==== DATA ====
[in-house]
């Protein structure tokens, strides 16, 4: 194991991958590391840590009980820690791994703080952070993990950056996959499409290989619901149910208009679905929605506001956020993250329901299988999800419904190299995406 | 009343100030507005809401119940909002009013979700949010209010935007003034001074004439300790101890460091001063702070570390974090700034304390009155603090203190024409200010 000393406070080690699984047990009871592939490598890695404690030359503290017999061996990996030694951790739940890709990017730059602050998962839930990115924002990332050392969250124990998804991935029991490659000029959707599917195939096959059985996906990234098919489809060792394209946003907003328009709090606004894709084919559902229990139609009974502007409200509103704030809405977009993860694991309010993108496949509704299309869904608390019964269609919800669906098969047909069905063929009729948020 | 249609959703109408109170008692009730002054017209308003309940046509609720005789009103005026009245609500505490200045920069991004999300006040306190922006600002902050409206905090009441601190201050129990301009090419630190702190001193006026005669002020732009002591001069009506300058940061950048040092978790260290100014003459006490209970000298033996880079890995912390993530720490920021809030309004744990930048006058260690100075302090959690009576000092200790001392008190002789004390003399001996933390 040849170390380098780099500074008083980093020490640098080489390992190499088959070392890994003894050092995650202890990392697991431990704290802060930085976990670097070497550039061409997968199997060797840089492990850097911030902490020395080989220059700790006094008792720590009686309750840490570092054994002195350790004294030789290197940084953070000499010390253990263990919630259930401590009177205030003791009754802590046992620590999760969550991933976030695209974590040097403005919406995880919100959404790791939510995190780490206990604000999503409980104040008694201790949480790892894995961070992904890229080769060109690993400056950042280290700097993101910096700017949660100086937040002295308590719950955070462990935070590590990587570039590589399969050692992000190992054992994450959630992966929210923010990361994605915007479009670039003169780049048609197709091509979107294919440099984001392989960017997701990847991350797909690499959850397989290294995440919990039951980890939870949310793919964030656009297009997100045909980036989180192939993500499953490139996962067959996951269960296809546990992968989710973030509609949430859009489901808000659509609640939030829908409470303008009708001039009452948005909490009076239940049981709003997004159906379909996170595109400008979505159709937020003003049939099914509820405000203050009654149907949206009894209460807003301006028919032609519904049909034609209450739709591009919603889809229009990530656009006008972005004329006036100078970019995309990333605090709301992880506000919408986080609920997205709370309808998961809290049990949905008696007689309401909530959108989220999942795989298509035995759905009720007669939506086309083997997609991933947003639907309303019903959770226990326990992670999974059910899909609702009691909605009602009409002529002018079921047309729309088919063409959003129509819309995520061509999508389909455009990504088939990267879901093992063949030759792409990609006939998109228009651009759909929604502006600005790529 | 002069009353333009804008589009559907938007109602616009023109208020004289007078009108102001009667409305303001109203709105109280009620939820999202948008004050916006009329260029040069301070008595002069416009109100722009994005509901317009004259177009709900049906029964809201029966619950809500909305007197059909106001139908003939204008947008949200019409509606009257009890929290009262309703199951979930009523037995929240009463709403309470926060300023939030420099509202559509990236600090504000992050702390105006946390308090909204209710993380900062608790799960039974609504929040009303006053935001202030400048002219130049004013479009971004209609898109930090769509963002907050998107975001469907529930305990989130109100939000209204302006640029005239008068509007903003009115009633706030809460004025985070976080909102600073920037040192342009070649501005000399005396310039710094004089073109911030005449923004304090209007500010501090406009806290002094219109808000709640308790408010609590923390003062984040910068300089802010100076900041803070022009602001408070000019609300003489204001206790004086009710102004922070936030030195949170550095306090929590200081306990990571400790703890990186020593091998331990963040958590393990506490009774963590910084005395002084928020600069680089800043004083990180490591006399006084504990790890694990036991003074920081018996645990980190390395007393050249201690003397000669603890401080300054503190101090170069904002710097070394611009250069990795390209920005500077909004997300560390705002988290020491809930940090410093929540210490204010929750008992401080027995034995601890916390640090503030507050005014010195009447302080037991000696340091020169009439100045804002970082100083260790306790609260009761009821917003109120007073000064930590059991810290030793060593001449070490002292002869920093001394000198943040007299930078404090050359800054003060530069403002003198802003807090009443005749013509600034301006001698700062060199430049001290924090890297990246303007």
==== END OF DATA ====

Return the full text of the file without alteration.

[in-house]
């Protein structure tokens, strides 16, 4: 194991991958590391840590009980820690791994703080952070993990950056996959499409290989619901149910208009679905929605506001956020993250329901299988999800419904190299995406 | 009343100030507005809401119940909002009013979700949010209010935007003034001074004439300790101890460091001063702070570390974090700034304390009155603090203190024409200010 000393406070080690699984047990009871592939490598890695404690030359503290017999061996990996030694951790739940890709990017730059602050998962839930990115924002990332050392969250124990998804991935029991490659000029959707599917195939096959059985996906990234098919489809060792394209946003907003328009709090606004894709084919559902229990139609009974502007409200509103704030809405977009993860694991309010993108496949509704299309869904608390019964269609919800669906098969047909069905063929009729948020 | 249609959703109408109170008692009730002054017209308003309940046509609720005789009103005026009245609500505490200045920069991004999300006040306190922006600002902050409206905090009441601190201050129990301009090419630190702190001193006026005669002020732009002591001069009506300058940061950048040092978790260290100014003459006490209970000298033996880079890995912390993530720490920021809030309004744990930048006058260690100075302090959690009576000092200790001392008190002789004390003399001996933390 040849170390380098780099500074008083980093020490640098080489390992190499088959070392890994003894050092995650202890990392697991431990704290802060930085976990670097070497550039061409997968199997060797840089492990850097911030902490020395080989220059700790006094008792720590009686309750840490570092054994002195350790004294030789290197940084953070000499010390253990263990919630259930401590009177205030003791009754802590046992620590999760969550991933976030695209974590040097403005919406995880919100959404790791939510995190780490206990604000999503409980104040008694201790949480790892894995961070992904890229080769060109690993400056950042280290700097993101910096700017949660100086937040002295308590719950955070462990935070590590990587570039590589399969050692992000190992054992994450959630992966929210923010990361994605915007479009670039003169780049048609197709091509979107294919440099984001392989960017997701990847991350797909690499959850397989290294995440919990039951980890939870949310793919964030656009297009997100045909980036989180192939993500499953490139996962067959996951269960296809546990992968989710973030509609949430859009489901808000659509609640939030829908409470303008009708001039009452948005909490009076239940049981709003997004159906379909996170595109400008979505159709937020003003049939099914509820405000203050009654149907949206009894209460807003301006028919032609519904049909034609209450739709591009919603889809229009990530656009006008972005004329006036100078970019995309990333605090709301992880506000919408986080609920997205709370309808998961809290049990949905008696007689309401909530959108989220999942795989298509035995759905009720007669939506086309083997997609991933947003639907309303019903959770226990326990992670999974059910899909609702009691909605009602009409002529002018079921047309729309088919063409959003129509819309995520061509999508389909455009990504088939990267879901093992063949030759792409990609006939998109228009651009759909929604502006600005790529 | 002069009353333009804008589009559907938007109602616009023109208020004289007078009108102001009667409305303001109203709105109280009620939820999202948008004050916006009329260029040069301070008595002069416009109100722009994005509901317009004259177009709900049906029964809201029966619950809500909305007197059909106001139908003939204008947008949200019409509606009257009890929290009262309703199951979930009523037995929240009463709403309470926060300023939030420099509202559509990236600090504000992050702390105006946390308090909204209710993380900062608790799960039974609504929040009303006053935001202030400048002219130049004013479009971004209609898109930090769509963002907050998107975001469907529930305990989130109100939000209204302006640029005239008068509007903003009115009633706030809460004025985070976080909102600073920037040192342009070649501005000399005396310039710094004089073109911030005449923004304090209007500010501090406009806290002094219109808000709640308790408010609590923390003062984040910068300089802010100076900041803070022009602001408070000019609300003489204001206790004086009710102004922070936030030195949170550095306090929590200081306990990571400790703890990186020593091998331990963040958590393990506490009774963590910084005395002084928020600069680089800043004083990180490591006399006084504990790890694990036991003074920081018996645990980190390395007393050249201690003397000669603890401080300054503190101090170069904002710097070394611009250069990795390209920005500077909004997300560390705002988290020491809930940090410093929540210490204010929750008992401080027995034995601890916390640090503030507050005014010195009447302080037991000696340091020169009439100045804002970082100083260790306790609260009761009821917003109120007073000064930590059991810290030793060593001449070490002292002869920093001394000198943040007299930078404090050359800054003060530069403002003198802003807090009443005749013509600034301006001698700062060199430049001290924090890297990246303007």